How do you recognize the weak signals in your business?

Have you heard the story about the boiling frog? As told in Wikipedia, it goes like this:

If you drop a frog in a pot of boiling water, it will of course frantically try to clamber out. But if you place it gently in a pot of tepid water and turn the heat on low, it will float there quite placidly. As the water gradually heats up, the frog will sink into a tranquil stupor, exactly like one of us in a hot bath, and before long, with a smile on its face, it will unresistingly allow itself to be boiled to death.

The story is often used as a metaphor for the inability or unwillingness of people to react to or be aware of threats that rise gradually.

Sadly, when it comes to the customer experience, organizations are the boiling frog, frantically and reactively trying to get out of hot water with their customers. The key here is that they’re being reactive. It’s too late. The water is already boiling; they’re about to be cooked.

On the other hand, that slow boil, those threats that rise gradually? Those are also known as “weak signals.” They are everywhere, and the trick is often knowing which ones to act on. It’s important to be aware of them, to keep track of them, to understand them, and then to know when to act on them. Pay close attention to weak signals heard or seen about products, services, or markets that don’t yet exist. (Have you ever said, “I wish someone made a product that did X?” or “Why can’t this product do X?”) The key here is that weak signals allow you to respond more proactively, rather than reactively.

One thing to keep in mind is that weak signals may be subtle on their own, but they can often be/become stronger when combined with additional signals. On that note…

Where can weak signals be heard or seen? Many are found in the research you conduct every day, so you need to know how to spot them, but often they can be heard on social media or on other off-the-beaten path communication channels: snippets of information that provide some insight into where and how needs are shifting. You can also observe how customers are using your products or listen to their feedback.

  • Which jobs are they trying to do or which problems are they trying to solve (that no one else is)?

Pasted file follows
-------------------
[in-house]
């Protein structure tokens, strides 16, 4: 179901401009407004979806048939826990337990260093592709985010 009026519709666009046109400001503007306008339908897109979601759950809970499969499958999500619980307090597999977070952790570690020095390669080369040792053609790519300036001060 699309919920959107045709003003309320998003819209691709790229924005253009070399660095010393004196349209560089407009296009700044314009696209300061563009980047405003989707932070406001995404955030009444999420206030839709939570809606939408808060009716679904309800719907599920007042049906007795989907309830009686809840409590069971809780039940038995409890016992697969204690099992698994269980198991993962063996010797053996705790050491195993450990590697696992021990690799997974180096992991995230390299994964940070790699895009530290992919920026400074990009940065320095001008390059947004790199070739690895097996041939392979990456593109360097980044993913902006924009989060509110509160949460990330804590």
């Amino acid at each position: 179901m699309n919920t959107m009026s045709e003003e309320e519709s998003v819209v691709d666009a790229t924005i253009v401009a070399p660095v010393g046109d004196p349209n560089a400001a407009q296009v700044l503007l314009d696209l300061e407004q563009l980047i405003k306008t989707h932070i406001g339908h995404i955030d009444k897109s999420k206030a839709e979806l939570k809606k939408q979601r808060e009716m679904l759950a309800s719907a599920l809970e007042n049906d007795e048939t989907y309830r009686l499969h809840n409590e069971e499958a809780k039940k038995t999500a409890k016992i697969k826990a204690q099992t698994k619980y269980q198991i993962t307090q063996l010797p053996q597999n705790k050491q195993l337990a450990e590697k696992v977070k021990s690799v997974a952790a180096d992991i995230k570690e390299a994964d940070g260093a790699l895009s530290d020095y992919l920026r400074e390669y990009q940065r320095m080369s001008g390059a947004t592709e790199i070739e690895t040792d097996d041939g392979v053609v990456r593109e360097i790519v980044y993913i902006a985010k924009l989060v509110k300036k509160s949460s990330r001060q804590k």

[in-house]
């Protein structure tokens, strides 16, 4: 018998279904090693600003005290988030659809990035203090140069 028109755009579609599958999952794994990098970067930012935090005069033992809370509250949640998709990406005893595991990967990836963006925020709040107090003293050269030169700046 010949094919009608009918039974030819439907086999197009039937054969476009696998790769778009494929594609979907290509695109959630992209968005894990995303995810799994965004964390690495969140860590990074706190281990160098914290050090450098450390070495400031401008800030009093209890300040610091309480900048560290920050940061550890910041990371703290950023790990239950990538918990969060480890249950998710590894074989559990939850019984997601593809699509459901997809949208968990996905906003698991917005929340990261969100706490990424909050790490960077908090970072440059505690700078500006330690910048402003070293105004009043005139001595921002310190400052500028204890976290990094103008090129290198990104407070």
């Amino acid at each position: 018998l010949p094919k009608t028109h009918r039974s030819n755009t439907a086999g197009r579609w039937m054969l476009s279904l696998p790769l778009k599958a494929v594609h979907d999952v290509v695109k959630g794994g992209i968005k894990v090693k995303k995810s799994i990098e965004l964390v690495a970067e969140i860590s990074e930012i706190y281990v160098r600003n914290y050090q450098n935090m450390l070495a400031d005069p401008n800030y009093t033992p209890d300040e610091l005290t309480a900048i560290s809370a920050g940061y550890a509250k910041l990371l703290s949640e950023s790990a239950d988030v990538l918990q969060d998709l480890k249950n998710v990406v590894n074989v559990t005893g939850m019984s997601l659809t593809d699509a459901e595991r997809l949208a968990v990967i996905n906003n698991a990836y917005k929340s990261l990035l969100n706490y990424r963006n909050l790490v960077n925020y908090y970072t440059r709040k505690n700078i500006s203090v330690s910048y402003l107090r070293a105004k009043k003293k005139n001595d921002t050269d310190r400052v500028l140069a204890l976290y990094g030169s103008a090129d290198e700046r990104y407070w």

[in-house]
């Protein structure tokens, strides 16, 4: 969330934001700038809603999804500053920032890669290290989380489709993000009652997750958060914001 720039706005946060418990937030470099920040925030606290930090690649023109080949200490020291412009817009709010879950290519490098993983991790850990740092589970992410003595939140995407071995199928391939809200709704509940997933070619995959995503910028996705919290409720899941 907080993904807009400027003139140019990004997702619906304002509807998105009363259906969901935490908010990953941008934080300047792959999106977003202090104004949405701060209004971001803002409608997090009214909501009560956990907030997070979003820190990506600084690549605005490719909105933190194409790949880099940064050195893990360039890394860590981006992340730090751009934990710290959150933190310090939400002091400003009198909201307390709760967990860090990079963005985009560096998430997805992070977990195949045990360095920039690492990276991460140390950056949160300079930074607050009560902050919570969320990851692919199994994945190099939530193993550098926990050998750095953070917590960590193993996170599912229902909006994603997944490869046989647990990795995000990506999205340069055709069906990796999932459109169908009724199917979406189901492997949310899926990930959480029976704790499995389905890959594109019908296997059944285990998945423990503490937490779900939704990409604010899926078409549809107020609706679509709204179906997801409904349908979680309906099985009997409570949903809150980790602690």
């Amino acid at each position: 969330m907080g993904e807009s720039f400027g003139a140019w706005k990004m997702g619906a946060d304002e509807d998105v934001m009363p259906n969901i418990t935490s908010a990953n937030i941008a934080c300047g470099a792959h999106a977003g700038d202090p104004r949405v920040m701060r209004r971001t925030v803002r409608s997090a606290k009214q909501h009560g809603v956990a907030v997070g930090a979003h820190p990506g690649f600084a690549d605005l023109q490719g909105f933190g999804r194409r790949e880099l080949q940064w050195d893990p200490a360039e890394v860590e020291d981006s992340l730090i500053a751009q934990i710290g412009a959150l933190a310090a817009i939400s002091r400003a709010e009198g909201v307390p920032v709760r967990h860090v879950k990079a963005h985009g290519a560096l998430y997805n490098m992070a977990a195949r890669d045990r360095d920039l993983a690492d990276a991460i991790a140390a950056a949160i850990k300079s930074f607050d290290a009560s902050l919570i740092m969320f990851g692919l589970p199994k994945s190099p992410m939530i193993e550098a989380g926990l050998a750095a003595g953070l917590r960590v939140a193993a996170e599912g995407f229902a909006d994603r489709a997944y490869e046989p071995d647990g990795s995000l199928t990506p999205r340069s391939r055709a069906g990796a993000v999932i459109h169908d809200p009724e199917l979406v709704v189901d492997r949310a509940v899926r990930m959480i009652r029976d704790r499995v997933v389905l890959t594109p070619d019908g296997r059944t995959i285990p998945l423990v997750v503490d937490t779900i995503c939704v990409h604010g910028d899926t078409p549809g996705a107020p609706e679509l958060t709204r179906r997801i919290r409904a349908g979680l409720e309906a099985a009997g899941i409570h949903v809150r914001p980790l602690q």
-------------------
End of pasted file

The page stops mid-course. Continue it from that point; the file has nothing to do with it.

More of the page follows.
• Have they started to hack your products to do something they weren’t designed to do to begin with, simply to better meet their needs, more efficiently get the job done, or do something completely different?
  • What are their painpoints with the way things are currently working or being done?

How do businesses get ahead of the threats? There are several ways, many of which you, as a customer experience professional, are probably already doing:

  • listen to customers, non-customers, partners, vendors, and other constituents
    • listen where customers speak, especially on social media
    • identify specific jobs to be done and corresponding unmet needs
  • understand the environment, especially:
    • financial implications, government regulations, and other environmental, technological, and social factors that impact your customers
  • keep an eye on the marketplace, specifically for:
    •  entry of new competitors or breakthrough technologies
  • watch for a decline in your sales, retention, or satisfaction, particularly as those metrics increase or remain the same for the rest of the market
  • be constantly gathering information about changing customer needs, as well as about other trends and issues in the marketplace

These listening/observing efforts may likely be happening across your organization, but it would behoove you to find a way to pool or to centralize this work so that you’re all on the same page. And then communicate! Share with the organization. The folks who need to act on this information? Make sure they’re fully briefed and aware of the intel you’ve gathered.

Need examples of companies who failed to listen to weak signals? Or who may have heard them but chose not to act? What about Blockbuster, Kodak, Sony, Sears, and others? What if they had known of looming threats ahead of time? Would they have taken the same approach, employed the same strategy? Perhaps, especially if they didn’t take the threat seriously. (Actually, I think one or two of them got hit over the head, never mind weak signals, but thought they knew better.)

This reminds me of that post I wrote back in July about customer experience fueling innovation. Listen. Innovate. Or die.

Beware. In today’s fast-paced, technology-driven world, weak signals become strong signals fairly quickly.

There are two kinds of idiots: those who don’t take action because they have received a threat, and those who think they are taking action because they have issued a threat. -Paulo Coelho